Saturday, February 06, 2016 10:03:00 AM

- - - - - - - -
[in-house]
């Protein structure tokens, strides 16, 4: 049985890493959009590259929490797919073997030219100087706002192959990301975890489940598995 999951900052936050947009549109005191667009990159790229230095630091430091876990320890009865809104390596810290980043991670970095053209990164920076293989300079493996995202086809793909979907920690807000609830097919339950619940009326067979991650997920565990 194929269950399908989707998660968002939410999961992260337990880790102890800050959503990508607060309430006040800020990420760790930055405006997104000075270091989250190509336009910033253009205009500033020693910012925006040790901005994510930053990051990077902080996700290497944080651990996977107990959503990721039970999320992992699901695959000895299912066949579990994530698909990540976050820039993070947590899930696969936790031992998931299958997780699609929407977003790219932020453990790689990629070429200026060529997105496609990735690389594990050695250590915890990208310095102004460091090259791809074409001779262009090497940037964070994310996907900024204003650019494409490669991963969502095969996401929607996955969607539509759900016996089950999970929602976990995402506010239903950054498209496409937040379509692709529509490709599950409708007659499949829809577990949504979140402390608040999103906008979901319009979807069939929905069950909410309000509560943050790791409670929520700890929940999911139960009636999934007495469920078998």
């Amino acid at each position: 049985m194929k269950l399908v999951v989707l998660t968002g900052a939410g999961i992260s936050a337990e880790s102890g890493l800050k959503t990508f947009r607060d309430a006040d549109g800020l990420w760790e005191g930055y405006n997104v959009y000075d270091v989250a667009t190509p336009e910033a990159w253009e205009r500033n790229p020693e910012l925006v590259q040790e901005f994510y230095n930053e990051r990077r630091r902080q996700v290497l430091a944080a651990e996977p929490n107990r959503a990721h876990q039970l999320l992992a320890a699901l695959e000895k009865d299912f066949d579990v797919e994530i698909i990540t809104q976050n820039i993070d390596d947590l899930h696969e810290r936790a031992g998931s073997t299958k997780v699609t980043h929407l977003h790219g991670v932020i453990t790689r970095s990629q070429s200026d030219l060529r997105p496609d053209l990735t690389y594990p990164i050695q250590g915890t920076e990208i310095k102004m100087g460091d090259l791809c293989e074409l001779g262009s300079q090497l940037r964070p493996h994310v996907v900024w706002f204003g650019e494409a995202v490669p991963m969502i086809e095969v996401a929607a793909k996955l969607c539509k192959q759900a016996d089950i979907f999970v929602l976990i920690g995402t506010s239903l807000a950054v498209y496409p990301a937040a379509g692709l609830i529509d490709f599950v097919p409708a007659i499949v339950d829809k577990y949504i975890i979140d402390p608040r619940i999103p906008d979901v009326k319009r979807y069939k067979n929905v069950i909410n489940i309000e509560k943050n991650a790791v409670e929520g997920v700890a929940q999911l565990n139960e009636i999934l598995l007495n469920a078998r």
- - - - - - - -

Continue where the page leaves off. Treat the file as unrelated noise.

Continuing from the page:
In 1980, Sabina Miller volunteered to drive her friend to downtown Minneapolis so she could take the test to become a bus operator. Miller’s friend’s dad was currently working as an operator, and her friend’s grandfather had started with the trolley cars, and each had proclaimed the great benefits of working for the Metropolitan Transit Commission (MTC, the precursor to Metro Transit). So rather than wait in the car for her friend, Miller decided to take the test as well. She passed. So, it is only by happenstance that Miller was hired as one of the first part-time operators. She moved into a full-time role eight months later. Seeing a woman behind the wheel of the bus continued to surprise riders well into the '90's. (Woman drivers were so rare that when Miller was pregnant in 1984, she had to sew her own own maternity uniform; Miller said she will always remember customers’ gasps upon seeing a pregnant bus operator.) Along with a few years as a Relief Dispatcher, Miller spent most of her first 20 years at Nicollet Garage, with a brief stint at the old Snelling Garage. Her final 15 years were spent at South Garage. People would often ask Miller, "Isn't it hard to drive a bus?" and she would tell them, "Driving the bus is the easy part. It's dealing with the people that is hard." Even so, Miller said she will miss the peaceful calm of the early mornings and the deep connections she had with regular customers. The most profound thing that she said she took away from her 35 years of service is that everyone has a story. In retirement, Miller said she is taking the compassion she learned for people to address tremendous community needs, teaching people how to read as a literacy tutor.